The nationwide experiment will initially include around 100,000 volunteers.
A group of scientists has called on the European Commission to evaluate the risks and benefits of research that could make deadly viruses more transmissible.
January 2, 2014|
WIKIMEDIA, CDCMore than 50 researchers have signed a letter to European Commission (EC) president José Manuel Barroso urging the body to hold a conference to discuss the wisdom of continuing with so-called “gain-of-function” studies, in which viruses are mutated to become more transmissible between mammals. “Gain-of-function research into highly pathogenic microbes with pandemic potential has global implications for public health,” Columbia University infectious disease researcher and letter signatory Ian Lipkin told Nature. “We are not seeking to shut down all gain-of-function research, but asking that stakeholders meet to establish guidelines for doing it.”
The work that sparked the debate around gain-of-function studies, and prompted the December 18 letter, was that of virologist Ron Fouchier of Erasmus Medical Center in Rotterdam, the Netherlands. In 2011, Fouchier struggled to find a journal that would publish his research on mutating the deadly H5N1 strain of the avian flu virus so that it could be transmitted via airborne particles between ferrets, something that was not possible before his genetic manipulations.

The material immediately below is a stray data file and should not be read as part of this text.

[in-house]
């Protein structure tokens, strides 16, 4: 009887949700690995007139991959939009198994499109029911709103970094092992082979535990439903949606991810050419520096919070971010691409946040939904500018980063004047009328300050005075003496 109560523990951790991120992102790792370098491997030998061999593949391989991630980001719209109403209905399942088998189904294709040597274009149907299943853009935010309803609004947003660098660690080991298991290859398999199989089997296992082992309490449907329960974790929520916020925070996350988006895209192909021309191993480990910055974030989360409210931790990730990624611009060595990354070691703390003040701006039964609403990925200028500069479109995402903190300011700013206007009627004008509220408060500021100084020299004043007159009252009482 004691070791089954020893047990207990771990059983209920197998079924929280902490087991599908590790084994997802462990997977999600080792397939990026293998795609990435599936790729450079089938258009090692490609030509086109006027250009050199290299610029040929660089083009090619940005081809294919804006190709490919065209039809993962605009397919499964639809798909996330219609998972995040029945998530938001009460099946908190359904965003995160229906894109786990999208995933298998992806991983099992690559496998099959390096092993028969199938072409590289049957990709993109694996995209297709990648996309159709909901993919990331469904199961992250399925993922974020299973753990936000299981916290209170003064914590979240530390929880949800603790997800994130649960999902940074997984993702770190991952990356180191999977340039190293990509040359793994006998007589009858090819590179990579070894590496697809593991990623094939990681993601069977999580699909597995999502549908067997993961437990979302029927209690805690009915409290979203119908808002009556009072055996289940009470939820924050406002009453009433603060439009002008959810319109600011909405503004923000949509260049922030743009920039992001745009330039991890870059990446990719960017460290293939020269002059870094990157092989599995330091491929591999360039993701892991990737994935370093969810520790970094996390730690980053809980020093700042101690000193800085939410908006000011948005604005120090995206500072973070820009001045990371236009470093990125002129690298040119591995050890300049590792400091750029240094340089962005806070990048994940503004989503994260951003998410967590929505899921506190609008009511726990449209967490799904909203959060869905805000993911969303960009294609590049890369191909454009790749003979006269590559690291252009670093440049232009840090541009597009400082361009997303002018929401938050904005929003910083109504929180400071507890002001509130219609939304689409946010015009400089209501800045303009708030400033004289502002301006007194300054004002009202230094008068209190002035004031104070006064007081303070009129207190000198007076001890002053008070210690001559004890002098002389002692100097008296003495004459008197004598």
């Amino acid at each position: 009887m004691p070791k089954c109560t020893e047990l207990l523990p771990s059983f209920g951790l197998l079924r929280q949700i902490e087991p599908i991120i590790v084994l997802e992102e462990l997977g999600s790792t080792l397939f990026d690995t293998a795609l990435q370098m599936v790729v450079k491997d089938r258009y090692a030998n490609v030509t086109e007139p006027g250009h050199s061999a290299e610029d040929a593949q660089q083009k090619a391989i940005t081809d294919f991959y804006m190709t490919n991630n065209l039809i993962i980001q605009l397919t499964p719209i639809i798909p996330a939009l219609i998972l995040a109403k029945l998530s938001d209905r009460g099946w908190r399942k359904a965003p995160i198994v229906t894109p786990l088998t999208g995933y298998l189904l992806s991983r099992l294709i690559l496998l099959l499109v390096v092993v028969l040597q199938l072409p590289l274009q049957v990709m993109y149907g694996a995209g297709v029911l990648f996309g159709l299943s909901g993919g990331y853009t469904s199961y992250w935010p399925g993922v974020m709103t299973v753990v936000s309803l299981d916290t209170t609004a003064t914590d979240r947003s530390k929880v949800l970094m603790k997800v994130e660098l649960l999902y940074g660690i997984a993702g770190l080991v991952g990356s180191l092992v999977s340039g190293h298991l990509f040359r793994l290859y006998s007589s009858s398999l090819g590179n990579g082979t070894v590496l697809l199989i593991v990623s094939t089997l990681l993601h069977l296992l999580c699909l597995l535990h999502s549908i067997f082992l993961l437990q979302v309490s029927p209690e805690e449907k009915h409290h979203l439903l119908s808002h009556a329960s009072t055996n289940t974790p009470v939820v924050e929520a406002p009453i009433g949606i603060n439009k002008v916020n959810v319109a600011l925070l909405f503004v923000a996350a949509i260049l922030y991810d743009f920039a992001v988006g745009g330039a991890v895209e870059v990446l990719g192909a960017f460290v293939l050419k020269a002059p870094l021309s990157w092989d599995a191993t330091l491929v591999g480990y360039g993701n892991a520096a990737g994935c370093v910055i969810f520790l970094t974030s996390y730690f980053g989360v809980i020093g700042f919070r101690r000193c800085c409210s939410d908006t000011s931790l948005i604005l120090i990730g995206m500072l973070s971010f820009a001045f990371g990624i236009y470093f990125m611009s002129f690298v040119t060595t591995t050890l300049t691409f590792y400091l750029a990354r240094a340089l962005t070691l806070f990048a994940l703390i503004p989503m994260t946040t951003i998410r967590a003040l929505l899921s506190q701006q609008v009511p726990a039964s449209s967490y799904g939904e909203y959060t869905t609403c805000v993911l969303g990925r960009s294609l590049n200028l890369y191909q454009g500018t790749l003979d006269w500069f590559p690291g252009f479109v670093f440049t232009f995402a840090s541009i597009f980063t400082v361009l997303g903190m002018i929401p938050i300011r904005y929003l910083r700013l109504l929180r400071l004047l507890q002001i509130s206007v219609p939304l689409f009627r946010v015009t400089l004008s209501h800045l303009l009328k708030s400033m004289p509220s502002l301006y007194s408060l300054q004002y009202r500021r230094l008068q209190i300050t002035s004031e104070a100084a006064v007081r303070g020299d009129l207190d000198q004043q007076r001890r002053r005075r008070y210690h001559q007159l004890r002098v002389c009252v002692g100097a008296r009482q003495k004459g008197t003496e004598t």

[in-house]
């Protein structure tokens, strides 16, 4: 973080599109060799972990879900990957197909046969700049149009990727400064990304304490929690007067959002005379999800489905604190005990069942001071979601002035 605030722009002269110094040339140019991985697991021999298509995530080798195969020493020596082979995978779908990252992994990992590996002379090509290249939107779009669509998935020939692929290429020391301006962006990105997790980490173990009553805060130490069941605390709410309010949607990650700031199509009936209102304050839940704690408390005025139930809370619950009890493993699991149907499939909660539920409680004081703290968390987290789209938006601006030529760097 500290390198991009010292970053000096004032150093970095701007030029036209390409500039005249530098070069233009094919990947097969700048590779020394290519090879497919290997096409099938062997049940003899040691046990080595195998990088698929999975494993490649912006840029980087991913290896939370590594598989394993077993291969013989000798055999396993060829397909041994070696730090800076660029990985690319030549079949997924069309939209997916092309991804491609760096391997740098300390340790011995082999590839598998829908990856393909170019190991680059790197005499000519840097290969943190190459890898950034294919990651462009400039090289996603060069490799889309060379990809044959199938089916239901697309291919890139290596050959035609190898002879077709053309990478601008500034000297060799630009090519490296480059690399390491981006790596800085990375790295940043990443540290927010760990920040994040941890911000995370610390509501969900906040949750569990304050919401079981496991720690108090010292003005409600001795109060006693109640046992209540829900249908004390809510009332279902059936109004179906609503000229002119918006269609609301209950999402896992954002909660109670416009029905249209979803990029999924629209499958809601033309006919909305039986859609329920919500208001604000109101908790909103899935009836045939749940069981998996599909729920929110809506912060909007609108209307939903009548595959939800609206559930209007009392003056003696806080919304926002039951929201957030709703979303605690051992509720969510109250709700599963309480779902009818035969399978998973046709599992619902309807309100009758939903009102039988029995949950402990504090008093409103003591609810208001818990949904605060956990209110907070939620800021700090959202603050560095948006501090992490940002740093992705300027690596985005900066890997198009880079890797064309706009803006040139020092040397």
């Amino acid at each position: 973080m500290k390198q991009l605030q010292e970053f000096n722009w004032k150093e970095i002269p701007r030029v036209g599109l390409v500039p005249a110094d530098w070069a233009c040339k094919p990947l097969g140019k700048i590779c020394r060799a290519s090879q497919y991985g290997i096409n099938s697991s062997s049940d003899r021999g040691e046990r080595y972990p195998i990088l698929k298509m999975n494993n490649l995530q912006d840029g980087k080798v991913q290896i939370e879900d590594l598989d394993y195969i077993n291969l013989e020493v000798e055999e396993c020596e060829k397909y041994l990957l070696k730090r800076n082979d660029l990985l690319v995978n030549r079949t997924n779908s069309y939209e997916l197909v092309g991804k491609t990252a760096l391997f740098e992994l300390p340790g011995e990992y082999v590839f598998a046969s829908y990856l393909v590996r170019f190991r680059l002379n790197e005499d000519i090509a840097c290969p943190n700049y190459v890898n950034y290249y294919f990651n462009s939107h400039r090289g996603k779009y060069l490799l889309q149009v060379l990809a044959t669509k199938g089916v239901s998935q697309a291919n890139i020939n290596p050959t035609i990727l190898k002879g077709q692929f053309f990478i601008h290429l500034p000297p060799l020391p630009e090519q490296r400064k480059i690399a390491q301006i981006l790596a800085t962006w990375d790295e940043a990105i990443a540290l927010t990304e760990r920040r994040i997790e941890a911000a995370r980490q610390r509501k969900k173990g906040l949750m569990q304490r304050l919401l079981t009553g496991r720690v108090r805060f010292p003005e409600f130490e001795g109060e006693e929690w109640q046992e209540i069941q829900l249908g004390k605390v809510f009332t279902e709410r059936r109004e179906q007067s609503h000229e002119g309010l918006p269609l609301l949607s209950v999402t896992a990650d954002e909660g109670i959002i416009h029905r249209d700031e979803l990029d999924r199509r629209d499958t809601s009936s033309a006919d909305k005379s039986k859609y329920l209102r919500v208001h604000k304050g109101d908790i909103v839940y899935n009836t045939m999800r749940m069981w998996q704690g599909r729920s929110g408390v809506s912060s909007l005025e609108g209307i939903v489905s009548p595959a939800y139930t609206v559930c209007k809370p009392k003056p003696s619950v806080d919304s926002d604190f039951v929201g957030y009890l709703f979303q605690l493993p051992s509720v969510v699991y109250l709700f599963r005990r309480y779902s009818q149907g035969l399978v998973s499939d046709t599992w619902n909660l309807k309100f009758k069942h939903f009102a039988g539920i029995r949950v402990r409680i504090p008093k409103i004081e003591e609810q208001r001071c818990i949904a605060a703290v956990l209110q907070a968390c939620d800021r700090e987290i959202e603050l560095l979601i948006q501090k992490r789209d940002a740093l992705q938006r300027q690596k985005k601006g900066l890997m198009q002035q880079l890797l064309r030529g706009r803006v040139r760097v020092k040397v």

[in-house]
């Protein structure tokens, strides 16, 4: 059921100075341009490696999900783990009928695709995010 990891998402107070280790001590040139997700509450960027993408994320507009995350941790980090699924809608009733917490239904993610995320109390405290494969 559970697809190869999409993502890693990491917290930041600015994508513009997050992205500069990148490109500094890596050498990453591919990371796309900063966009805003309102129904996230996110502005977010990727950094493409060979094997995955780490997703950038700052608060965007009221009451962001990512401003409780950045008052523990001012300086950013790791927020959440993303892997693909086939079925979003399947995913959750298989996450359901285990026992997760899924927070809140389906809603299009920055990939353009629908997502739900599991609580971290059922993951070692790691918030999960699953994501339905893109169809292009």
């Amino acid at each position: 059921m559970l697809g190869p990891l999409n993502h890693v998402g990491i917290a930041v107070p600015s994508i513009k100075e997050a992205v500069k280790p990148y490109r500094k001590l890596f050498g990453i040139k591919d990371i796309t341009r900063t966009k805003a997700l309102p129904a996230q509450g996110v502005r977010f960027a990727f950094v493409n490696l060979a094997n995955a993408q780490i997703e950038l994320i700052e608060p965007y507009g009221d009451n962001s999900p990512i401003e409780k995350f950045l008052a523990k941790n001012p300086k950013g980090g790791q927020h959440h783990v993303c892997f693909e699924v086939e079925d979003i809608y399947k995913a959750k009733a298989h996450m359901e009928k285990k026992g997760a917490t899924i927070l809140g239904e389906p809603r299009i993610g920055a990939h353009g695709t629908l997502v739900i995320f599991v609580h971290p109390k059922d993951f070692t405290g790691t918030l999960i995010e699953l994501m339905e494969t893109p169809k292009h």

Fouchier’s struggles, which included the Dutch government using export regulations to bar him from publishing his results, compelled the European Society for Virology (ESV) to write its own letter to the EC in October. That letter expressed concern that the Dutch government’s tactics were inappropriate and threatened to set a precedent that could stymie the dissemination of research findings elsewhere.
On the scientific side of the debate, some have argued that gain-of-function research, especially those studies that engineer deadly strains of the bird flu virus, can potentially result in inadvertent escapes from the lab and widespread infection. Proponents of the work argue that studying how mutations confer the ability to infect new individuals via novel routes can yield key insights into how the pathogens spread.